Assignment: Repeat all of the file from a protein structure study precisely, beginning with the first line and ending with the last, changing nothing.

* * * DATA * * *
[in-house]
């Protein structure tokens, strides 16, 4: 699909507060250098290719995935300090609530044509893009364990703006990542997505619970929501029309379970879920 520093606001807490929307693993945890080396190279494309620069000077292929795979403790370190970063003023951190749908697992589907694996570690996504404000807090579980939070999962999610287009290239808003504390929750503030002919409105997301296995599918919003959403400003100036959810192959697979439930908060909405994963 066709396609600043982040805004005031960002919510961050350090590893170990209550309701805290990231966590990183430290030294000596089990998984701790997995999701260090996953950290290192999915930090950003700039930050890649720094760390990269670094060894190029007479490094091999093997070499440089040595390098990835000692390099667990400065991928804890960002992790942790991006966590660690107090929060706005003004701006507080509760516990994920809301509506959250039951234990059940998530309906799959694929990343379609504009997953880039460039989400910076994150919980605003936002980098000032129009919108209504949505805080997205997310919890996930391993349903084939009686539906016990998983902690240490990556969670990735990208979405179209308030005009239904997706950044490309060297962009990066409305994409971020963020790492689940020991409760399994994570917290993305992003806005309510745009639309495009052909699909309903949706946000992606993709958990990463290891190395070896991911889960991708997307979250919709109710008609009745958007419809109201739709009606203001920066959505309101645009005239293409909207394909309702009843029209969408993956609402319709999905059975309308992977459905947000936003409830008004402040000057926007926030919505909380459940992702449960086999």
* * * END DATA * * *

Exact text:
[in-house]
């Protein structure tokens, strides 16, 4: 699909507060250098290719995935300090609530044509893009364990703006990542997505619970929501029309379970879920 520093606001807490929307693993945890080396190279494309620069000077292929795979403790370190970063003023951190749908697992589907694996570690996504404000807090579980939070999962999610287009290239808003504390929750503030002919409105997301296995599918919003959403400003100036959810192959697979439930908060909405994963 066709396609600043982040805004005031960002919510961050350090590893170990209550309701805290990231966590990183430290030294000596089990998984701790997995999701260090996953950290290192999915930090950003700039930050890649720094760390990269670094060894190029007479490094091999093997070499440089040595390098990835000692390099667990400065991928804890960002992790942790991006966590660690107090929060706005003004701006507080509760516990994920809301509506959250039951234990059940998530309906799959694929990343379609504009997953880039460039989400910076994150919980605003936002980098000032129009919108209504949505805080997205997310919890996930391993349903084939009686539906016990998983902690240490990556969670990735990208979405179209308030005009239904997706950044490309060297962009990066409305994409971020963020790492689940020991409760399994994570917290993305992003806005309510745009639309495009052909699909309903949706946000992606993709958990990463290891190395070896991911889960991708997307979250919709109710008609009745958007419809109201739709009606203001920066959505309101645009005239293409909207394909309702009843029209969408993956609402319709999905059975309308992977459905947000936003409830008004402040000057926007926030919505909380459940992702449960086999």